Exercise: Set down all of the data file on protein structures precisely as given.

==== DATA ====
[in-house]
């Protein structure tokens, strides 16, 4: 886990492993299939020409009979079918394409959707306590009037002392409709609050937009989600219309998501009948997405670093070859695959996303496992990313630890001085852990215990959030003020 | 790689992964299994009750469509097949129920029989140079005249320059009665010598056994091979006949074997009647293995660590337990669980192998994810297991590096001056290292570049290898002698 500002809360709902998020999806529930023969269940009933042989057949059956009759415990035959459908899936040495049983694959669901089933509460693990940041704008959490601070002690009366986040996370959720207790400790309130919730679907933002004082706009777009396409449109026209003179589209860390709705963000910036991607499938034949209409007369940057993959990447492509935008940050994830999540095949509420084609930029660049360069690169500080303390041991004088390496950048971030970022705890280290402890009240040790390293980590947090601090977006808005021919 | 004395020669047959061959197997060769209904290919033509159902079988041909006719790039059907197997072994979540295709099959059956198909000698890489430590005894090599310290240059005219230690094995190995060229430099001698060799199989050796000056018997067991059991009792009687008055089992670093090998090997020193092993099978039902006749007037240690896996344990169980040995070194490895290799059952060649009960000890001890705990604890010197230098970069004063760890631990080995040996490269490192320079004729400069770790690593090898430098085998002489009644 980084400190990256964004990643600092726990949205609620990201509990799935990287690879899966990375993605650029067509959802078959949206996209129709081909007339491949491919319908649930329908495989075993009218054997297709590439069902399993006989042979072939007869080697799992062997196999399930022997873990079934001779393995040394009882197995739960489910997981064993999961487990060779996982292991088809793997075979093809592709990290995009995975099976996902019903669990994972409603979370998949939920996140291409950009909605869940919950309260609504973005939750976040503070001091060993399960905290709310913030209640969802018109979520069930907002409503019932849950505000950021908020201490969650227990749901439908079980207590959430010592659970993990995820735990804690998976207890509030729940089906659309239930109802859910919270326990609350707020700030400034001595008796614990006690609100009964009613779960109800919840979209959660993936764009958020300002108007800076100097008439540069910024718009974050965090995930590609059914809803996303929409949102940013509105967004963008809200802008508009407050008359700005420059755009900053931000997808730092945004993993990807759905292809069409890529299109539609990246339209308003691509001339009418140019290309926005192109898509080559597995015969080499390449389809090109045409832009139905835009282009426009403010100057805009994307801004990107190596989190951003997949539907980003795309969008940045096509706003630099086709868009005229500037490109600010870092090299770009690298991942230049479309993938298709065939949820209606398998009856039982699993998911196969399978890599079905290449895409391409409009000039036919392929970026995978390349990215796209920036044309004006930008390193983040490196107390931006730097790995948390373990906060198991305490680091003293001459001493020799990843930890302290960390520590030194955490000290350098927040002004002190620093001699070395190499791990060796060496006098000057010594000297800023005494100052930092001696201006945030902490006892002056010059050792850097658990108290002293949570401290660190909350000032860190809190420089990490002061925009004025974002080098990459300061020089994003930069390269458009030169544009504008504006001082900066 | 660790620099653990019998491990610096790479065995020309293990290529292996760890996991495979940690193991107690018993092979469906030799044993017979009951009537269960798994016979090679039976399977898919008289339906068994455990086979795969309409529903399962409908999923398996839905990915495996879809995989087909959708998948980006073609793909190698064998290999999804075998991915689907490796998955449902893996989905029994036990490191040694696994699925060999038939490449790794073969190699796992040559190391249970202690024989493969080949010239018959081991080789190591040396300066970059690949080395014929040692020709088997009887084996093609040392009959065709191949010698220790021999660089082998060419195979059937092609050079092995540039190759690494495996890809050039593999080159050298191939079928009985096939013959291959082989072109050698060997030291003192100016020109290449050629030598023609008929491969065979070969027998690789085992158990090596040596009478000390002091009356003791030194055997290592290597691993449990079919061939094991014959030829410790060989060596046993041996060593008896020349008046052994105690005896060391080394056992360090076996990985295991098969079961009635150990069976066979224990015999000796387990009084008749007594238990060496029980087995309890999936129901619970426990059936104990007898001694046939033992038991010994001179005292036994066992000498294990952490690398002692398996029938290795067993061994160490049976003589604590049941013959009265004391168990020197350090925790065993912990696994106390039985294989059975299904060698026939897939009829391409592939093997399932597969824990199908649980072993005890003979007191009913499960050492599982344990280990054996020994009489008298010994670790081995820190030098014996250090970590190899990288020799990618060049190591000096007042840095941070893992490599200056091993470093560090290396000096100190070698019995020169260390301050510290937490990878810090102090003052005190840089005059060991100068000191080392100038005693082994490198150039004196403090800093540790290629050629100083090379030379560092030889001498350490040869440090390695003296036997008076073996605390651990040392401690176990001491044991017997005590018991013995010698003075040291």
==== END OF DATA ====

[in-house]
């Protein structure tokens, strides 16, 4: 886990492993299939020409009979079918394409959707306590009037002392409709609050937009989600219309998501009948997405670093070859695959996303496992990313630890001085852990215990959030003020 | 790689992964299994009750469509097949129920029989140079005249320059009665010598056994091979006949074997009647293995660590337990669980192998994810297991590096001056290292570049290898002698 500002809360709902998020999806529930023969269940009933042989057949059956009759415990035959459908899936040495049983694959669901089933509460693990940041704008959490601070002690009366986040996370959720207790400790309130919730679907933002004082706009777009396409449109026209003179589209860390709705963000910036991607499938034949209409007369940057993959990447492509935008940050994830999540095949509420084609930029660049360069690169500080303390041991004088390496950048971030970022705890280290402890009240040790390293980590947090601090977006808005021919 | 004395020669047959061959197997060769209904290919033509159902079988041909006719790039059907197997072994979540295709099959059956198909000698890489430590005894090599310290240059005219230690094995190995060229430099001698060799199989050796000056018997067991059991009792009687008055089992670093090998090997020193092993099978039902006749007037240690896996344990169980040995070194490895290799059952060649009960000890001890705990604890010197230098970069004063760890631990080995040996490269490192320079004729400069770790690593090898430098085998002489009644 980084400190990256964004990643600092726990949205609620990201509990799935990287690879899966990375993605650029067509959802078959949206996209129709081909007339491949491919319908649930329908495989075993009218054997297709590439069902399993006989042979072939007869080697799992062997196999399930022997873990079934001779393995040394009882197995739960489910997981064993999961487990060779996982292991088809793997075979093809592709990290995009995975099976996902019903669990994972409603979370998949939920996140291409950009909605869940919950309260609504973005939750976040503070001091060993399960905290709310913030209640969802018109979520069930907002409503019932849950505000950021908020201490969650227990749901439908079980207590959430010592659970993990995820735990804690998976207890509030729940089906659309239930109802859910919270326990609350707020700030400034001595008796614990006690609100009964009613779960109800919840979209959660993936764009958020300002108007800076100097008439540069910024718009974050965090995930590609059914809803996303929409949102940013509105967004963008809200802008508009407050008359700005420059755009900053931000997808730092945004993993990807759905292809069409890529299109539609990246339209308003691509001339009418140019290309926005192109898509080559597995015969080499390449389809090109045409832009139905835009282009426009403010100057805009994307801004990107190596989190951003997949539907980003795309969008940045096509706003630099086709868009005229500037490109600010870092090299770009690298991942230049479309993938298709065939949820209606398998009856039982699993998911196969399978890599079905290449895409391409409009000039036919392929970026995978390349990215796209920036044309004006930008390193983040490196107390931006730097790995948390373990906060198991305490680091003293001459001493020799990843930890302290960390520590030194955490000290350098927040002004002190620093001699070395190499791990060796060496006098000057010594000297800023005494100052930092001696201006945030902490006892002056010059050792850097658990108290002293949570401290660190909350000032860190809190420089990490002061925009004025974002080098990459300061020089994003930069390269458009030169544009504008504006001082900066 | 660790620099653990019998491990610096790479065995020309293990290529292996760890996991495979940690193991107690018993092979469906030799044993017979009951009537269960798994016979090679039976399977898919008289339906068994455990086979795969309409529903399962409908999923398996839905990915495996879809995989087909959708998948980006073609793909190698064998290999999804075998991915689907490796998955449902893996989905029994036990490191040694696994699925060999038939490449790794073969190699796992040559190391249970202690024989493969080949010239018959081991080789190591040396300066970059690949080395014929040692020709088997009887084996093609040392009959065709191949010698220790021999660089082998060419195979059937092609050079092995540039190759690494495996890809050039593999080159050298191939079928009985096939013959291959082989072109050698060997030291003192100016020109290449050629030598023609008929491969065979070969027998690789085992158990090596040596009478000390002091009356003791030194055997290592290597691993449990079919061939094991014959030829410790060989060596046993041996060593008896020349008046052994105690005896060391080394056992360090076996990985295991098969079961009635150990069976066979224990015999000796387990009084008749007594238990060496029980087995309890999936129901619970426990059936104990007898001694046939033992038991010994001179005292036994066992000498294990952490690398002692398996029938290795067993061994160490049976003589604590049941013959009265004391168990020197350090925790065993912990696994106390039985294989059975299904060698026939897939009829391409592939093997399932597969824990199908649980072993005890003979007191009913499960050492599982344990280990054996020994009489008298010994670790081995820190030098014996250090970590190899990288020799990618060049190591000096007042840095941070893992490599200056091993470093560090290396000096100190070698019995020169260390301050510290937490990878810090102090003052005190840089005059060991100068000191080392100038005693082994490198150039004196403090800093540790290629050629100083090379030379560092030889001498350490040869440090390695003296036997008076073996605390651990040392401690176990001491044991017997005590018991013995010698003075040291």